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The Azido Impurity – detecting a new peak?

blood pressure cuff

 

The international spate of recalls caused by azido impurities in blood pressure products throughout 2021 has refocused attention on the importance of reliable laboratory safety testing.

 

Canada, France, Switzerland and the UK together saw dozens of batches of losartan or irbesartan medicines recalled over several months, after tests found the mutagenic impurity in them above the internationally agreed Threshold of Toxicological Concern (TTC).

 

The news was another headache for the global pharmaceutical industry, just as it was attempting to move on from the 2018 nitrosamine scandal – when numerous lots of sartans contaminated with N-Nitrosodimethylamine (NDMA) and N-nitrosodiethylamine (NDEA) were withdrawn from sale.

 

The Azido Impurity – also known as azidomethyl-biphenyl-tetrazole, or AZBT – is not part of the nitrosamine family. But nitrosamines and AZBT can both occur as by-products during the synthesis of sartan active pharmaceutical ingredients (APIs) with tetrazole rings. Both impurities are also classed as mutagens – or chemical substances that can cause a change in the DNA of a cell. NDMA has been labelled “an extremely potent carcinogen” by the US Environmental Protection Agency, while authorities state that long-term, above TTC, exposure to mutagens such as AZBT also “has the potential to increase the risk of cancer.”

 

The parallels between azido impurities and nitrosamines in sartans do not end there, however. In November 2019, the US Food and Drug Administration (FDA) warned an Indian producer of valsartan APIs about “several current good manufacturing practice deviations” – including inadequate record keeping and cleaning. The FDA also noted that the same firm was subject of an ongoing global investigation into nitrosamine impurities in angiotensin II receptor blockers (ARBs) such as valsartan, losartan and irbesartan”. In an October 2021 report on the azido impurity recalls, Bloomberg stated that the FDA was investigating another Indian manufacturer - involved in the manufacture of valsartan APIs - about potentially cross-contaminating impurities in its production equipment. A Chinese third-party supplier was also implicated in the 2018 nitrosamine contamination scandal, reinforcing concerns about the quality of medicines manufactured in that country and about the overall reliability of the international pharmaceutical production process.

 

Regulators have responded to the azido- and nitrosamine-related recalls by ordering licence holders to review the safety of a wide range of products. The European Medicines Agency (EMA) told companies to check for NDMA and other nitrosamines in all of its drugs within six months, amid fears that the industry was facing a “much more general problem than simply the contamination of individual drugs or compounds.” The EMA’s executive director, Guido Rasi, added: “It is of paramount importance that we learn from our experience with sartans and take a proactive approach for other classes of medicines.” When the AZBT-contaminated sartans were first discovered in April last year, the Europe Directorate for the Quality of Medicine and Healthcare immediately ordered testing to ensure that APIs currently on the market did not exceed TTC and promising “actions (e.g. suspension)” if necessary.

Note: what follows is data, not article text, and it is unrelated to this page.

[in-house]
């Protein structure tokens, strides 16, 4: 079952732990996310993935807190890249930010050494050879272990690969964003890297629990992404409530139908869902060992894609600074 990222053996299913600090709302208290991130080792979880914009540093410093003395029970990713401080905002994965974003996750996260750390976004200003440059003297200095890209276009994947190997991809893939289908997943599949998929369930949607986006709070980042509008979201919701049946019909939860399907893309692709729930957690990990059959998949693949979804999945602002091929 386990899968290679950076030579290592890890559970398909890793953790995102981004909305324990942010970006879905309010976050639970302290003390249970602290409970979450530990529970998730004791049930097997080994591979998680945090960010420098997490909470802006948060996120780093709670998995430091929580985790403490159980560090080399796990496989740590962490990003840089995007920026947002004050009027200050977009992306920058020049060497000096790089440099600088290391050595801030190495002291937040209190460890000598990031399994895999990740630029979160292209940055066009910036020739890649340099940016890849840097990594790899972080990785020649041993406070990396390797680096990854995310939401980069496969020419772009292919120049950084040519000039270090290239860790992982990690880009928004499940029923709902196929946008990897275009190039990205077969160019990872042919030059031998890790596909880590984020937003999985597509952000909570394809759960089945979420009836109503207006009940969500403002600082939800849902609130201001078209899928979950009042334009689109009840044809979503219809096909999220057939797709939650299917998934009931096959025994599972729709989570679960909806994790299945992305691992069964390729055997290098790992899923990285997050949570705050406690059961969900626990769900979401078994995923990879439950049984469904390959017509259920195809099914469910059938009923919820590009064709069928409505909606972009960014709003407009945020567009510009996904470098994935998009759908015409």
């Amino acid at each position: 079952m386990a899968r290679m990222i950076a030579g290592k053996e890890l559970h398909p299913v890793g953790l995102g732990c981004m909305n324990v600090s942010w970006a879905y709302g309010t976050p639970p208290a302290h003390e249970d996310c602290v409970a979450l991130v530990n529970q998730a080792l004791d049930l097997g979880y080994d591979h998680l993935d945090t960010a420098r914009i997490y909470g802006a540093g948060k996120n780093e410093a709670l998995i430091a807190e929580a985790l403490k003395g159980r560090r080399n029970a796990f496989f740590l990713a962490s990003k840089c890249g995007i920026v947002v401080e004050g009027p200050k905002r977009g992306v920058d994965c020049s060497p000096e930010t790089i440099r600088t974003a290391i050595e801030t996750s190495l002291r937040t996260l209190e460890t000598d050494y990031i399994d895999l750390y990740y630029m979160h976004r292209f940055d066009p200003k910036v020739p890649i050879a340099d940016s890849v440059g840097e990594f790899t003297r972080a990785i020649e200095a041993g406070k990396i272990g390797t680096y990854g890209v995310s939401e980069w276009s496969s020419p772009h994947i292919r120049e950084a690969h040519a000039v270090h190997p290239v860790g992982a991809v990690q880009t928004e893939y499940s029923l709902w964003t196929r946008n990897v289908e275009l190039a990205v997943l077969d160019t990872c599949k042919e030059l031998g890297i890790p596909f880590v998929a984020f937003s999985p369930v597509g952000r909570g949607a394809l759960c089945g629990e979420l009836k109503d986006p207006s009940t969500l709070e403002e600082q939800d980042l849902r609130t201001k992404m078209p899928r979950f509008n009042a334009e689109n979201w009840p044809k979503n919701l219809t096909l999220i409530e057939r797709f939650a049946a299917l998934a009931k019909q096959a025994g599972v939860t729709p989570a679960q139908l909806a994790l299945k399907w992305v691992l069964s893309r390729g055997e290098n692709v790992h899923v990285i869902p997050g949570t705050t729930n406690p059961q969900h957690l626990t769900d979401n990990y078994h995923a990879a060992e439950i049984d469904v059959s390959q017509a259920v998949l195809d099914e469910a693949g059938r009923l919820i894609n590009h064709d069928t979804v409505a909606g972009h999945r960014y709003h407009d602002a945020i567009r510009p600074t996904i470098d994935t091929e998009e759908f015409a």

Given the recent international focus on the safety of sartans medicines, it is more important than ever that the finished products pharmaceutical companies release onto the market are verifiably free from AZBT and other mutagenic impurities. Investing in reliable, high-quality reference standards not only gives laboratories confidence in their analytical results, but can help guarantee consumer safety, company reputation and the bottom line.

 

TRC has more than 40 years’ experience working through some of the most complex synthetic pathways to deliver you high quality research materials – including our popular AZBT impurity standards for valsartan, losartan and irbesartan. We can also offer a range of materials to aid your analysis of nitrosamine impurities, including NDMA, NDEA, NMEA and NDNPA - helping verify that your drug products comply with the relevant International Council for Harmonisation thresholds.

 

Search for products below and on our comprehensive webshop, or get in touch to learn more.

 

 

CAS Number

Chemical name

Molecular image

61445-55-4

N-Nitroso-N-methyl-4-aminobutyric Acid

no image

1020719-69-0

(R,S)-N-Nitroso Anatabine-2,4,5,6-d4 (Major)

 

no image

16339-04-1

N-Ethyl-N-nitroso-2-propanamine

 

no image

601-77-4

N-Nitrosodiisopropylamine

 

no image

1020719-68-9

(R,S)-N-Nitroso Anabasine-d4

 

no image

1184996-41-5

N-Nitroso-N-methyl-4-aminobutyric Acid-d3

 

no image

1346603-41-5

N-Nitrosodiethylamine-d4

no image

887407-16-1

(R,S)-N-Nitroso Anatabine

 

no image

80-11-5

N,4-Dimethyl-N-nitrosobenzenesulfonamide (Diazald)

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